Archive for February, 1999

Succession in the Family Business

Posted: February 22, 1999 by Chuck Matthews in Operations, People, Planning

Classic Cincinnati Post column from 1999

When it comes to your accumulated life possessions, the title of 1930’s Pulitzer Prize-winning play by Moss Hart and George S. Kaufman captures the ultimate outcome of our physical assets – “You Can’t Take it With You.”  While the same is true if you own a family business, if you don’t plan ahead, there is a good chance you might not to leave it behind either – at least to the person or persons of your choosing.

Family owned businesses are the backbone of the U.S. economy.  A survey I conducted of 130 midwestern firms suggests that 80 to 90 percent of all firms are family owned. More impressively, family firms are estimated to contribute between 50 and 60 percent of the GDP, employ over 35 million people, and comprise nearly one-third of the Fortune 500.

Research suggests that only about three out of ten family firms survive into the next generation.  On average, the life expectancy has been estimated to be about 24 years – or about the average tenure of the founders.

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The Importance of Professionalism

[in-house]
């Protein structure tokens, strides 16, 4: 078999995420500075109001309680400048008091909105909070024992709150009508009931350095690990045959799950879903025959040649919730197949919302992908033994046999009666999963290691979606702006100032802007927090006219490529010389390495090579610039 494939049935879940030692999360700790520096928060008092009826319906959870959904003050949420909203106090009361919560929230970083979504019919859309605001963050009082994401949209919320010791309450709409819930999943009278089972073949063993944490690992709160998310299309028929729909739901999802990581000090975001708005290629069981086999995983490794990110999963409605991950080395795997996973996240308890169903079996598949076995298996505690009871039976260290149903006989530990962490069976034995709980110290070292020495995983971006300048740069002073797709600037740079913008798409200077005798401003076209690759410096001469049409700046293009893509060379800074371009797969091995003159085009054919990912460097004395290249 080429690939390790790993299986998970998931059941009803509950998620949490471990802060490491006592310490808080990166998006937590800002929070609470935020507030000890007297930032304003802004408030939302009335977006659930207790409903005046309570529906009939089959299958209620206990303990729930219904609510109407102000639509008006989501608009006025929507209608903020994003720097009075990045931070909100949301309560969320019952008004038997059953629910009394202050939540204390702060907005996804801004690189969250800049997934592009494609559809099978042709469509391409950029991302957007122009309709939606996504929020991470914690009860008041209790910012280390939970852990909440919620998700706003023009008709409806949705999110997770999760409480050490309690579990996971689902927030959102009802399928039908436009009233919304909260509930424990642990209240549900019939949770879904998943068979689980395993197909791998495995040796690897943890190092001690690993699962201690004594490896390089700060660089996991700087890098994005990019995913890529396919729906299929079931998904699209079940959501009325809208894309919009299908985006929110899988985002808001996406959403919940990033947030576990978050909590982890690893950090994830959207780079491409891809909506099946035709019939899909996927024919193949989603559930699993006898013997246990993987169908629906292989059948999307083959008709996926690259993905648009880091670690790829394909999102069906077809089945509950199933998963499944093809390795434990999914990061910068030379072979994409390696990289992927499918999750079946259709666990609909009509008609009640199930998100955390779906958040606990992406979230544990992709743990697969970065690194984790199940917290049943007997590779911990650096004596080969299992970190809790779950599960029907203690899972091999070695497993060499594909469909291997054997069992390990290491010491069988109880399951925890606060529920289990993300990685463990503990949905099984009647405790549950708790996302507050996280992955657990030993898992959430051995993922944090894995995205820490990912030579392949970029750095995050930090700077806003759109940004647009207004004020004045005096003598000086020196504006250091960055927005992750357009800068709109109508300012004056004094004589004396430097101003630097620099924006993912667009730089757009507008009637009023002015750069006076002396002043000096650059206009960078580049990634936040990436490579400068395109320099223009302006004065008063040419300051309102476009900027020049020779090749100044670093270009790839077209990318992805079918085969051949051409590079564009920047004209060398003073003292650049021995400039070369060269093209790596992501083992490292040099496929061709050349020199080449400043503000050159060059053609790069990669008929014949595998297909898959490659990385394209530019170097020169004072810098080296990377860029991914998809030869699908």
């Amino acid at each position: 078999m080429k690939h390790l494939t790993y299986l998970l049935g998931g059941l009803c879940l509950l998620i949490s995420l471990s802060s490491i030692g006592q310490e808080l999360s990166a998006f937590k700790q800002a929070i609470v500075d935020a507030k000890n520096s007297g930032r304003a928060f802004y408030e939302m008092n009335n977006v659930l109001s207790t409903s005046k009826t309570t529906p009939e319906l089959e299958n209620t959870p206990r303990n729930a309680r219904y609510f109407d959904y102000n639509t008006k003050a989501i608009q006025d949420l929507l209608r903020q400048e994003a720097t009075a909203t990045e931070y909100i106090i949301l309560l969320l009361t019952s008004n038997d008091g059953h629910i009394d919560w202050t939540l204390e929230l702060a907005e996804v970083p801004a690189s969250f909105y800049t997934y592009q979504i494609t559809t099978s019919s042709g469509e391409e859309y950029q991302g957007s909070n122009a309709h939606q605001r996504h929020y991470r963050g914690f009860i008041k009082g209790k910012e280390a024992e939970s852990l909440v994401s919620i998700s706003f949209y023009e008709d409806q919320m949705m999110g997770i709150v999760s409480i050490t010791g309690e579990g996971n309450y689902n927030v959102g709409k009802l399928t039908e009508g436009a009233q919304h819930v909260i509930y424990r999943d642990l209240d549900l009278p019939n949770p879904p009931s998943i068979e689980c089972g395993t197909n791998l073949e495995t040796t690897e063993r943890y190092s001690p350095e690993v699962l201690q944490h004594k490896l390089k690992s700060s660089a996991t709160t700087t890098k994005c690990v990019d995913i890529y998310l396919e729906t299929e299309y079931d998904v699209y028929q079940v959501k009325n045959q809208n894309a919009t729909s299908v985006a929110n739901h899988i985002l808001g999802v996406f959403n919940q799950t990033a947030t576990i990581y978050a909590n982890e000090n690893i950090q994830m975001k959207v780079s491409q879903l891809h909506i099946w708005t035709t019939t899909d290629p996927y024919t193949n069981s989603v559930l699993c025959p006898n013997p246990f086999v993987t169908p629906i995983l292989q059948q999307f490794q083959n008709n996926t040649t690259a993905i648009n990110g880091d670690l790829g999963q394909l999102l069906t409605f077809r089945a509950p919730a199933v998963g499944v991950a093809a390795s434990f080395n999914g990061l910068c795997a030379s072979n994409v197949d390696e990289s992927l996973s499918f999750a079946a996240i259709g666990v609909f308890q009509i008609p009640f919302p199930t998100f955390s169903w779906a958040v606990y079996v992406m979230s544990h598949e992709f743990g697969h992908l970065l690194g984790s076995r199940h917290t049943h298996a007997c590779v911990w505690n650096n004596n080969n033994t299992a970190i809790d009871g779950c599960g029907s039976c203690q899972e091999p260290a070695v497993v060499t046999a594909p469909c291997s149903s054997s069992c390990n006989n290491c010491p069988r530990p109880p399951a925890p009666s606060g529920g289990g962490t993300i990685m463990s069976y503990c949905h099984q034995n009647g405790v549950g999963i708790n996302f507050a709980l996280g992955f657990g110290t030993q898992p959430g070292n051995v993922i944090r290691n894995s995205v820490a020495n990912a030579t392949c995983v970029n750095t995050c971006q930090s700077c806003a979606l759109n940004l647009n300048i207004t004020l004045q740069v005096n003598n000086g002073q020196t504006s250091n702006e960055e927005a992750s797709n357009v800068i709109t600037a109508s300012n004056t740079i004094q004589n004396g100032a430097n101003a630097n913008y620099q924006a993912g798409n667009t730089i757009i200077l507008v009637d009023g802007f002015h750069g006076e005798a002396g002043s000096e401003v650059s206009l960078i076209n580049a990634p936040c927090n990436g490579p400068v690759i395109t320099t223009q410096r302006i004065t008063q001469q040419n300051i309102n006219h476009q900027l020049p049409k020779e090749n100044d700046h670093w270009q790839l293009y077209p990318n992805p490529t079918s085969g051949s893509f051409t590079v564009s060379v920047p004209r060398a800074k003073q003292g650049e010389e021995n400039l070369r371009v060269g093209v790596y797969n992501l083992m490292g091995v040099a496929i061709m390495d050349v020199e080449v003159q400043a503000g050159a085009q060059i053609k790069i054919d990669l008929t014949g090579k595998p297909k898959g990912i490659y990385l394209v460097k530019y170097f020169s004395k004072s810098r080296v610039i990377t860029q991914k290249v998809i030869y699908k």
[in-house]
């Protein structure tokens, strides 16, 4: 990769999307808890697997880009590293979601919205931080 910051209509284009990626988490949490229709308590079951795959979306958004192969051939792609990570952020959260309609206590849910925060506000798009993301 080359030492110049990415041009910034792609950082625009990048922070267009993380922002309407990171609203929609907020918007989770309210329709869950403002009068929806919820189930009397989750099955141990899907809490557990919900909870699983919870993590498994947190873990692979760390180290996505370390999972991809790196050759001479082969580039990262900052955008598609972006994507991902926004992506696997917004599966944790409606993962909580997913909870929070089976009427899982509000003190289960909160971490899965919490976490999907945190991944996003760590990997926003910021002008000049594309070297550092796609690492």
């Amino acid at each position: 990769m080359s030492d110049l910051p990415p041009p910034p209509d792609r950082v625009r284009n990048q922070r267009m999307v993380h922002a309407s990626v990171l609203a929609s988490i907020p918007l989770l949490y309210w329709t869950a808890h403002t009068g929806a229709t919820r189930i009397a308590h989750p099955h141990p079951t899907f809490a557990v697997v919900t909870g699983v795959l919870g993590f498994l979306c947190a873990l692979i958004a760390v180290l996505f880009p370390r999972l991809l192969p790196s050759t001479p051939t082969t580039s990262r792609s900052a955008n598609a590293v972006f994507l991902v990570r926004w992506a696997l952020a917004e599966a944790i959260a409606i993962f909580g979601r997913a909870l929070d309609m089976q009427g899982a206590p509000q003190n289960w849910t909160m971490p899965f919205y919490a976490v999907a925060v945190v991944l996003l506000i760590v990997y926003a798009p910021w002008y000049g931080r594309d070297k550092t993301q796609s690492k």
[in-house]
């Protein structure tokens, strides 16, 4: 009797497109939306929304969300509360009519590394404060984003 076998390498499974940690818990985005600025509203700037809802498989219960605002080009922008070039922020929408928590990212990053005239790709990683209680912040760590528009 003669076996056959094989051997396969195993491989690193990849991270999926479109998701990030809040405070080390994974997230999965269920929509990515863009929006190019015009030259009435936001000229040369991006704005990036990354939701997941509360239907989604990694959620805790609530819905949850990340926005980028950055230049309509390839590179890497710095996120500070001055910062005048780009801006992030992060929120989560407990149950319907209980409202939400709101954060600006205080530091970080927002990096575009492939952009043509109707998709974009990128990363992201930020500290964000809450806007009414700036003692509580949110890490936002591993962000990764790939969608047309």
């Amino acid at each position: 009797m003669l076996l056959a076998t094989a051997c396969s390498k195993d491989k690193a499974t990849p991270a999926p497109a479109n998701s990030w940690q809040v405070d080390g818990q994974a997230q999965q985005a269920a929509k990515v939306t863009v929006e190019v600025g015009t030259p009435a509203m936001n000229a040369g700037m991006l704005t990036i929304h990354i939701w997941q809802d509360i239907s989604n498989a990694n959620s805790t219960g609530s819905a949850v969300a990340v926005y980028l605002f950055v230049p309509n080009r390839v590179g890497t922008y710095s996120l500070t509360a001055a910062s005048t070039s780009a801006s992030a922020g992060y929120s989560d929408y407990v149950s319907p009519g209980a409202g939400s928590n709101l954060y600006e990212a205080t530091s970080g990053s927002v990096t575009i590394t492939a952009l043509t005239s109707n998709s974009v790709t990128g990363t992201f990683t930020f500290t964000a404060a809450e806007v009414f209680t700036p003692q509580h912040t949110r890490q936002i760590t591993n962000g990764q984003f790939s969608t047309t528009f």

Posted: February 15, 1999 by Sutton Landry in Marketing, Operations, Planning, Startup

Classic Cincinnati Post column from 1999

In the era before personal computers, when the typewriter was the “word processing” tool of choice, there was a saying that reflected the prevailing behaviors and attitudes in the corporate business world, “No one was ever fired for buying IBM.”  In short, no one was ever fired for buying brand name products or services with a universal reputation for quality.  As I learned during the past two years while conducting interviews of large employers in the region for a task force of the Northern Kentucky Chamber of Commerce, that same attitude still prevails today.  Purchasing managers value the assurance of brand name quality and are reluctant to try Brand X, the typical small business.

So how can the small business owner compete in such an environment?  How can s/he hope to make a sale to a large organization?  The answer is by being professional, even more professional than the brand name competitors.

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